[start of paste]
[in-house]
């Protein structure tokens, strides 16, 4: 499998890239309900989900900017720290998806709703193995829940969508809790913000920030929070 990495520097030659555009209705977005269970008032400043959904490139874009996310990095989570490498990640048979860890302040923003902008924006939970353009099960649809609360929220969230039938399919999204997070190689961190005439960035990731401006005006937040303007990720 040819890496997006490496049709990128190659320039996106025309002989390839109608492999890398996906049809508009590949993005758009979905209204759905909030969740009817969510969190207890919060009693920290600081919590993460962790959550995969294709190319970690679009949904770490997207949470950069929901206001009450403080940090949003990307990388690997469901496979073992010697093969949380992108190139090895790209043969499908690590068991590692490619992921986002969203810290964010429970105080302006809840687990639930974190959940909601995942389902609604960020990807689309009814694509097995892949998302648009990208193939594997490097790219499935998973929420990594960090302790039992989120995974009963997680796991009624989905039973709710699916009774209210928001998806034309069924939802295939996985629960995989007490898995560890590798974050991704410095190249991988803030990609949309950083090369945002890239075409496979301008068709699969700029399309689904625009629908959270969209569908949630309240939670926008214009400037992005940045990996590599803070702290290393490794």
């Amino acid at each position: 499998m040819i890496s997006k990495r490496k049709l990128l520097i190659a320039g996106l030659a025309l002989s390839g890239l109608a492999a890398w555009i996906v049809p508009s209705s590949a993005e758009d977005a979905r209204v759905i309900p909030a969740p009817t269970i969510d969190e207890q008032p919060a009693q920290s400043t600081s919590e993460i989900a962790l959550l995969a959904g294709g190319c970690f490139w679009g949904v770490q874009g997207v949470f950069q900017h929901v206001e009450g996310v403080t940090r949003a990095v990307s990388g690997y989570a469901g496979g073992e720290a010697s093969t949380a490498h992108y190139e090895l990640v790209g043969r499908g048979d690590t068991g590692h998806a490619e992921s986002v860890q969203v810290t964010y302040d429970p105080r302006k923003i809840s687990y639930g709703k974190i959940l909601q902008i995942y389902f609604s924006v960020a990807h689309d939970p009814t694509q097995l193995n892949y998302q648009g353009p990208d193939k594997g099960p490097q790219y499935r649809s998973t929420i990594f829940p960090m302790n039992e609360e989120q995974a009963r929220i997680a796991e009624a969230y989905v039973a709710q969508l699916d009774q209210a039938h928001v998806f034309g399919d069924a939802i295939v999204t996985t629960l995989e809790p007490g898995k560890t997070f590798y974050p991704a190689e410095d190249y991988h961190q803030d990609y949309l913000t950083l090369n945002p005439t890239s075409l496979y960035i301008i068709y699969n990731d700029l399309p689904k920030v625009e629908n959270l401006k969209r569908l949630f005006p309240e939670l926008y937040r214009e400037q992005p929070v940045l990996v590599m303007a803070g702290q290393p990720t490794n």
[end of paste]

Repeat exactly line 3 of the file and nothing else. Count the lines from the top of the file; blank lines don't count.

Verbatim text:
């Amino acid at each position: 499998m040819i890496s997006k990495r490496k049709l990128l520097i190659a320039g996106l030659a025309l002989s390839g890239l109608a492999a890398w555009i996906v049809p508009s209705s590949a993005e758009d977005a979905r209204v759905i309900p909030a969740p009817t269970i969510d969190e207890q008032p919060a009693q920290s400043t600081s919590e993460i989900a962790l959550l995969a959904g294709g190319c970690f490139w679009g949904v770490q874009g997207v949470f950069q900017h929901v206001e009450g996310v403080t940090r949003a990095v990307s990388g690997y989570a469901g496979g073992e720290a010697s093969t949380a490498h992108y190139e090895l990640v790209g043969r499908g048979d690590t068991g590692h998806a490619e992921s986002v860890q969203v810290t964010y302040d429970p105080r302006k923003i809840s687990y639930g709703k974190i959940l909601q902008i995942y389902f609604s924006v960020a990807h689309d939970p009814t694509q097995l193995n892949y998302q648009g353009p990208d193939k594997g099960p490097q790219y499935r649809s998973t929420i990594f829940p960090m302790n039992e609360e989120q995974a009963r929220i997680a796991e009624a969230y989905v039973a709710q969508l699916d009774q209210a039938h928001v998806f034309g399919d069924a939802i295939v999204t996985t629960l995989e809790p007490g898995k560890t997070f590798y974050p991704a190689e410095d190249y991988h961190q803030d990609y949309l913000t950083l090369n945002p005439t890239s075409l496979y960035i301008i068709y699969n990731d700029l399309p689904k920030v625009e629908n959270l401006k969209r569908l949630f005006p309240e939670l926008y937040r214009e400037q992005p929070v940045l990996v590599m303007a803070g702290q290393p990720t490794n």